Conservation Minnesota

Leadership Takes Shape

“We have a majority and what is the use of letting the old fellows run the House?”
Michael J. Dowling
Speaker of the Minnesota House
1900*

There is no question that the story of former Speaker of the Minnesota House Michael J. Dowling’s life is one of the most inspiring stories about overcoming the adversity of a disability. Dowling’s early years were extremely challenging; with the loss of his mother at a very young age, he drifted alone through the upper Midwest from the age of 10 working on steamboats, lumber camps and farms.  One fateful day in 1880, just outside of Canby, Minnesota, the 15-year-old farmhand was riding on the back of a wagon when he and his companions were assaulted unexpectedly by a gigantic Minnesota blizzard.  He was accidentally thrown from the back of the wagon and because of the wind and blinding snow was lost by his companions to presumably perish in a 50° below wind-chill.

Fortunately for Dowling, he happened upon a hay mound while groping in the driving snow.  He burrowed in for the evening and woke up the next morning to find his legs and arms frozen stiff.  Both of his legs had to be amputated 6 inches below each knee along with his left arm below the elbow and most of the fingers of his right hand.  If there was one thing that young Dowling learned in his years of drifting, it was how to fight and he determined not to let the circumstances defeat him. He eventually acquired prosthetic legs and arm and determined “there was just one thing for me to do if I did not have any legs or arms, and that was to polish up the machinery above my neck.”

Over the next couple of years Dowling became a voracious reader and sought to teach himself as much as he could.  He showed his prowess in political persuasion at age 17 by convincing the miserly Yellow Medicine County Board that the county taxpayers would be better off helping him pay his tuition at Carleton College in Northfield. He did not disappoint the citizens of his Yellow Medicine County by excelling at Carleton.

After graduation he became a teacher.  He quickly rose to be superintendent of schools in Olivia and to own a local newspaper.  In 1896 he served as a clerk in the Minnesota House of Representatives, a short-term temporary position of the time, and decided that he wanted to have a vote in that chamber.  In 1900 he was elected to the House during a year when there was a wave of younger progressives winning seats throughout Minnesota.  Taking his fearless attitude of attempting the impossible, he put together a coalition to become the only freshman legislator ever to be elected Speaker of the House, using the above-quoted slogan with his fellow members.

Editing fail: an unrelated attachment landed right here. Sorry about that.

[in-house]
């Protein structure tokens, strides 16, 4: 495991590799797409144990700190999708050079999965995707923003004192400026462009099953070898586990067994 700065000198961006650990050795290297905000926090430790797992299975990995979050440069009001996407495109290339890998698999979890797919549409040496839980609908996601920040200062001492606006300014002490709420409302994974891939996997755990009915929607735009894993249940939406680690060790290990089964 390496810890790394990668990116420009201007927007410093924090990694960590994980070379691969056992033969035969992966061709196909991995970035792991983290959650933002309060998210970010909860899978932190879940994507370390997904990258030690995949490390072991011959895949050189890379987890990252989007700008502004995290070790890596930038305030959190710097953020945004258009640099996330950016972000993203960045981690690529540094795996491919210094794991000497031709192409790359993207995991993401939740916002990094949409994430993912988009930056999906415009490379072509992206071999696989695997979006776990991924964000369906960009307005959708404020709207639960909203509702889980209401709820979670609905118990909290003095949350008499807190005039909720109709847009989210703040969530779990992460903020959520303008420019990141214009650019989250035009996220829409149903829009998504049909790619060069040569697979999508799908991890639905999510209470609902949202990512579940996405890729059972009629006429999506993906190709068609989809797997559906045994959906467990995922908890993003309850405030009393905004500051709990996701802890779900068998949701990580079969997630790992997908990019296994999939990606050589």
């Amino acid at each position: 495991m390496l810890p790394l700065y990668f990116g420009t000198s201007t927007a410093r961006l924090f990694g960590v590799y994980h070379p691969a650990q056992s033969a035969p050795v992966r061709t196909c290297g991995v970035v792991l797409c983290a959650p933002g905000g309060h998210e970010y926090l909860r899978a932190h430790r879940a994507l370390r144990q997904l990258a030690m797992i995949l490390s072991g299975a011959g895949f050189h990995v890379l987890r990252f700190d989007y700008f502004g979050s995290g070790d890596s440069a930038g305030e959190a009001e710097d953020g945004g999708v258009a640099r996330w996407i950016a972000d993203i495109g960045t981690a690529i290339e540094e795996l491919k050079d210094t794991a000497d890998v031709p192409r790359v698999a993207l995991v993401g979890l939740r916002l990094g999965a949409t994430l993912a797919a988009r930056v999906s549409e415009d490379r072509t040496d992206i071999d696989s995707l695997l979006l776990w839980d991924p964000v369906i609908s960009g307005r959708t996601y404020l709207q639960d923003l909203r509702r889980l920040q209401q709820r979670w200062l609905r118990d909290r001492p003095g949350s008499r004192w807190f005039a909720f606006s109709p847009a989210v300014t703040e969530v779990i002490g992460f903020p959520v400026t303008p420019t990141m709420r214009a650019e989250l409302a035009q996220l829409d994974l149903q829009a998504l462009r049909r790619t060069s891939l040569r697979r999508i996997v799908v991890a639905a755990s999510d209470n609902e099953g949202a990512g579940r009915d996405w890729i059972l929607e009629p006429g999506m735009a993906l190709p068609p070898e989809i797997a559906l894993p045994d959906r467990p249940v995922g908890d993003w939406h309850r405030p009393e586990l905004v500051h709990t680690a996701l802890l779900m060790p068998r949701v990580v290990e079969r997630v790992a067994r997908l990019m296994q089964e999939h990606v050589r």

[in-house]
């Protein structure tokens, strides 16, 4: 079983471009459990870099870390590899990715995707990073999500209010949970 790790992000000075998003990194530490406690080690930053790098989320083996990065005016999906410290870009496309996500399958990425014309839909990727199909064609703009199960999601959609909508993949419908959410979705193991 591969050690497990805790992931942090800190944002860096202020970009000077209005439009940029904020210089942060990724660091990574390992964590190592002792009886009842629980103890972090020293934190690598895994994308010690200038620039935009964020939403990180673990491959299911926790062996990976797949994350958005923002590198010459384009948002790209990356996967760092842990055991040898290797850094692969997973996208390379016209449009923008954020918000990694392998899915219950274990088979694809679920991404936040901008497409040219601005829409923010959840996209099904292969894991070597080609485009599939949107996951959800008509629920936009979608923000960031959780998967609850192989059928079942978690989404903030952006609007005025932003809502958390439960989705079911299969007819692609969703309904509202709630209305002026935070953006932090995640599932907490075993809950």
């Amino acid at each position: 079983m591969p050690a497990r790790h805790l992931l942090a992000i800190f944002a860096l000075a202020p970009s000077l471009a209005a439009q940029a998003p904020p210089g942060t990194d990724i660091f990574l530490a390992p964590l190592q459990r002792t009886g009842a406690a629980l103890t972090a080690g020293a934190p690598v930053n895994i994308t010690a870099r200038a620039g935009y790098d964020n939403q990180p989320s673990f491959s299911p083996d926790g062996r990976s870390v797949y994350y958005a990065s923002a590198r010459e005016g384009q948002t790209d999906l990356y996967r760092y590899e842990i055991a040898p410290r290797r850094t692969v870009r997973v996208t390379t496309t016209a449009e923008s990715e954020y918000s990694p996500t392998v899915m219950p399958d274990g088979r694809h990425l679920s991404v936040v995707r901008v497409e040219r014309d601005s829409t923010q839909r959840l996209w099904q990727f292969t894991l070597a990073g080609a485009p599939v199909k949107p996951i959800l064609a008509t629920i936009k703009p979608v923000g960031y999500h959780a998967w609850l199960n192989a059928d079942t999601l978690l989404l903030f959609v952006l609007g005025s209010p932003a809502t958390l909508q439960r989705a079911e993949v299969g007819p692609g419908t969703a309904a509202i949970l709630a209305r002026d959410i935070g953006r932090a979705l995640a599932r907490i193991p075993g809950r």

He was soon tapped by the McKinley administration and later went on to be a successful banker.  Together with his wife he helped start the Dowling School for the disabled and a camp, which eventually became what is now known as the Courage Center. He also became world-renowned as an advocate for rehabilitation of disabled soldiers returning from WW I.

Last week’s election saw another Minnesota progressive wave sweep the DFL party into the majority in both the House and the Senate. The new leadership positions are being established. Filling the seat of House Speaker will be six-term member Paul Thissen from Minneapolis. The majority leader in the House will be Rep. Erin Murphy from St. Paul. This breaks the past tradition of DFL of these two top caucus positions being divided between one urban member and one greater Minnesota number. This reflects the fact that with redistricting and the success of the DFL suburbs, two-thirds of its membership now resides in the seven county metro area. Actually the membership is nearly split evenly one-third between greater Minnesota, suburban and urban members.

The top spot in the Senate is the majority leader and that position goes to the architect of the Senate DFL takeover in the last election, Tom Bakk. He hails from the sprawling Senate district in the Arrowhead region. His assistant Majority Leaders will be freshman Senator Jeff Hayden from Minneapolis and third term Senator Katie Sieben from a suburban district south and east of St. Paul. She has been a leader in our community in the area protecting drinking water from industrial chemical pollution.

As of the writing of this blog, we also do know two of our key chairmen in the conservation area. Environmental champion John Marty from Roseville will be serving as the Environment and Energy Policy committee chair. Iron Ranger David Tomassoni will oversee the Environment, Economic Development & Ag Finance Division that will likely be affectionately known as the “frogs, jobs and hogs” division.

There are several other important decisions that still need to be made in the organization of the legislature. Nonetheless, most conservation and environment groups are feeling positive going into this next legislative session. The general feeling is positive, but there are always challenges in protecting our great outdoors regardless of which party is in control.

*Rehabilitation of the Wounded, The Annals of the American Academy of Political and Social Science, volume LXXX, November 1918, pp. 47-48.

About John Tuma

John Tuma
John is a former state legislator and litigation attorney. He served in the Minnesota House of Representatives for eight years from the Northfield area, beginning in 1994. Elected as a Republican, John was known for his independent thinking and ability to work across party lines. He is well-known in Minnesota state government circles.
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